Free speech, Mumsnet, and Gina Ford

British childcare author Gina Ford, who advocates a strict routine during childcare in her Contented Baby books accepted what the Times Online reports to be a five figure settlement from Mumsnet to settle a libel claim over comments on the Mumsnet bulletin board.

About 30 comments out of the 10,000 or so comments received weekly on the Mumsnet parenting bulletin board were objected to as libelous by Gina Ford. When Ford initially raised her complaints, Mumsnet removed the comments and told its users not to talk about her in any way. Now that the case has been settled out of court, Mumsnet has told its users that Gina Ford can once again be a topic of discussion – if the discussion is civil and fair. Comments deemed otherwise will be removed.

For a time, it looked as if the ISP hosting Mumsnet would be targeted legally and be required to shut down the entire site. In an article titled The Law Flounders in the Digital Age, the London based Telegraph pointed out some of the flaws in current British law:

The current law could only say that an internet service provider (ISP) would be regarded as a secondary publisher, like a library, bookshop or magazine wholesaler.

It could only have a defence if it could show it exercised reasonable care and did not know that its actions caused or contributed to a publication or had acted expeditiously to take down material once notified.

This is not very clear guidance in an age when providers host chatrooms awash with heated debate. Add the sheer volume of comments and the logistical problems of the “notice and take down” practice to the issue of the purpose of a chatroom being to facilitate free debate and it is obvious that there are pressing issues for the law. . . . While Mumsnet and Gina Ford chose to keep their debate out of the courts, perhaps it would have been helpful for the law if they had fought it out.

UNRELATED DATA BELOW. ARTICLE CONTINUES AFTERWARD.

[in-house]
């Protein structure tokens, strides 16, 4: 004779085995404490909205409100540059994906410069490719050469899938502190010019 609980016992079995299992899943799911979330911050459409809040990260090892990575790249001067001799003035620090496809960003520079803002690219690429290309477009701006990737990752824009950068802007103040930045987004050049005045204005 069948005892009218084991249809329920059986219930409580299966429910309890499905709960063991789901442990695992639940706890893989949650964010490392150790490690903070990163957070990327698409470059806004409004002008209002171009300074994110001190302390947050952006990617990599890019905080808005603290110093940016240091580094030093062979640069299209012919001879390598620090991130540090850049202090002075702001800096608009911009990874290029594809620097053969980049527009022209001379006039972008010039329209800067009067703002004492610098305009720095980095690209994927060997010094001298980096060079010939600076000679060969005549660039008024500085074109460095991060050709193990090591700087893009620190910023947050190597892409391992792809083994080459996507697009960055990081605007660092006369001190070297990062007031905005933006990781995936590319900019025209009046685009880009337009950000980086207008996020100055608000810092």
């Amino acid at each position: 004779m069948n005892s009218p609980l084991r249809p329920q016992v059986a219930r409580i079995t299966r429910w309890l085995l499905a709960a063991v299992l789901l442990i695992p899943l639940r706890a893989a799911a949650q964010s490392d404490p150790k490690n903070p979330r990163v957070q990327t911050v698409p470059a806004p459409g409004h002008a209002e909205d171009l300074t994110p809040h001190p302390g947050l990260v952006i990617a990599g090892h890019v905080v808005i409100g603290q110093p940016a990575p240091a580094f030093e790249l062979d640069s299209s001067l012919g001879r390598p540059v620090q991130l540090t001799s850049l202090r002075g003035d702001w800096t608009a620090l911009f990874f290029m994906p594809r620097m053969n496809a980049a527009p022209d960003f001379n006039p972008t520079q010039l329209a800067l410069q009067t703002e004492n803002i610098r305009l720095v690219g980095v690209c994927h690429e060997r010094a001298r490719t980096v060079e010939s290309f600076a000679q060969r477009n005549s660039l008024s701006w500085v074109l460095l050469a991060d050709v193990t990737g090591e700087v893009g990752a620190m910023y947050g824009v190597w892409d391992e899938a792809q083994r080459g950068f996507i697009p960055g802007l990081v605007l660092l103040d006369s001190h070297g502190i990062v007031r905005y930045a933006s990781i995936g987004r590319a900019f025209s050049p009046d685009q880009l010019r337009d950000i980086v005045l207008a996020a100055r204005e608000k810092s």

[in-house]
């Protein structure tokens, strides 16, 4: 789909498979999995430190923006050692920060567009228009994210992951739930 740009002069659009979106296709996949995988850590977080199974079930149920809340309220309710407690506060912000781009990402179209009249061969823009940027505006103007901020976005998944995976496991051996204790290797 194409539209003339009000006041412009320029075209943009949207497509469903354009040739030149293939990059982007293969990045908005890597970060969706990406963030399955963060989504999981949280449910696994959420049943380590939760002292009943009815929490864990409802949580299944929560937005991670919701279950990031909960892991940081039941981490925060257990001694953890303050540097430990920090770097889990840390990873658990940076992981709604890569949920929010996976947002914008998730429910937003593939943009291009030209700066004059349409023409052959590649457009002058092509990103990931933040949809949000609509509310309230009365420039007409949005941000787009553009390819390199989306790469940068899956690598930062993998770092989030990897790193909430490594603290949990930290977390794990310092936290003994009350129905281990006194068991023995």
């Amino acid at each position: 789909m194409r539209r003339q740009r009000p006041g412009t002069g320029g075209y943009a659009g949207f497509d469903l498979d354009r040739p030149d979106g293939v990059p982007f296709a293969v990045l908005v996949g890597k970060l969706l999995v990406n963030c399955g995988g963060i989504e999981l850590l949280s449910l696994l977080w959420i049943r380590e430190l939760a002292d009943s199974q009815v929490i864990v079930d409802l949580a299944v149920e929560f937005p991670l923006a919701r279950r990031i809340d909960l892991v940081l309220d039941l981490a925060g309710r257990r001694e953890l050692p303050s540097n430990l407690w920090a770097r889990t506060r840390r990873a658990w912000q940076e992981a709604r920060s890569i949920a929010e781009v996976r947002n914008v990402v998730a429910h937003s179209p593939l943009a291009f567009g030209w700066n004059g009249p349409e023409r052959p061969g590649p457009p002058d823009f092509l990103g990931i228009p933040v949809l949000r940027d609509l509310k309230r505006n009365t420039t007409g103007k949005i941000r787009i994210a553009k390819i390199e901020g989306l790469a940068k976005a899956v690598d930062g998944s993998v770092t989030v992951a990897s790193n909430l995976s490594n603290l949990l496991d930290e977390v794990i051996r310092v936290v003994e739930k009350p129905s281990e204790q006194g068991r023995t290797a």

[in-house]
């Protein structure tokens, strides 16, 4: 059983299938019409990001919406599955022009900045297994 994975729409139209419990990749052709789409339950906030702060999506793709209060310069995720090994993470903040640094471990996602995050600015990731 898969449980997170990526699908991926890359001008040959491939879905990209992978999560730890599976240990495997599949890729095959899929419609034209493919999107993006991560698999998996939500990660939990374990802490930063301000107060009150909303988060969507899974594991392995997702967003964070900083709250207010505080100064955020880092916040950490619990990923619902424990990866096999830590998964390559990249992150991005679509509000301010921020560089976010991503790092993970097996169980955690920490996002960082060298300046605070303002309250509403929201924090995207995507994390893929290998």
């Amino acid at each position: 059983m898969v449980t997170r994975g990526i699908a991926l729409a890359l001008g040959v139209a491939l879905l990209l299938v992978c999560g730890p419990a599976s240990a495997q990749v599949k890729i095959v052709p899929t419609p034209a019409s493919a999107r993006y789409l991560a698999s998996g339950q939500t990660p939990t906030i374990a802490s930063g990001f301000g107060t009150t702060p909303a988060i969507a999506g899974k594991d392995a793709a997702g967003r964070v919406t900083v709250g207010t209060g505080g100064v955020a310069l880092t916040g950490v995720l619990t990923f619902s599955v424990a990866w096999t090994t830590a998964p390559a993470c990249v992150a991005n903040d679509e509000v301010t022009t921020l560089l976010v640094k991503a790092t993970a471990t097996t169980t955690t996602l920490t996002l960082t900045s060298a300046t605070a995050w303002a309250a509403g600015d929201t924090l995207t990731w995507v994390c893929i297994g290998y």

Mumsnet itself called for legal clarification after the case was settled out of court. It published an article called Mumsnet calls for a change in the libel law on its own site.

A very high profile incident in the US over comments on a blogging site recently dissolved into a similar unresolved legal limbo. I would hope that legal precedents regarding free speech vs. libel in the social media world of the 21st Century soon begin to catch up with the reality of the Internet world.

Cross posted at BlogHer.

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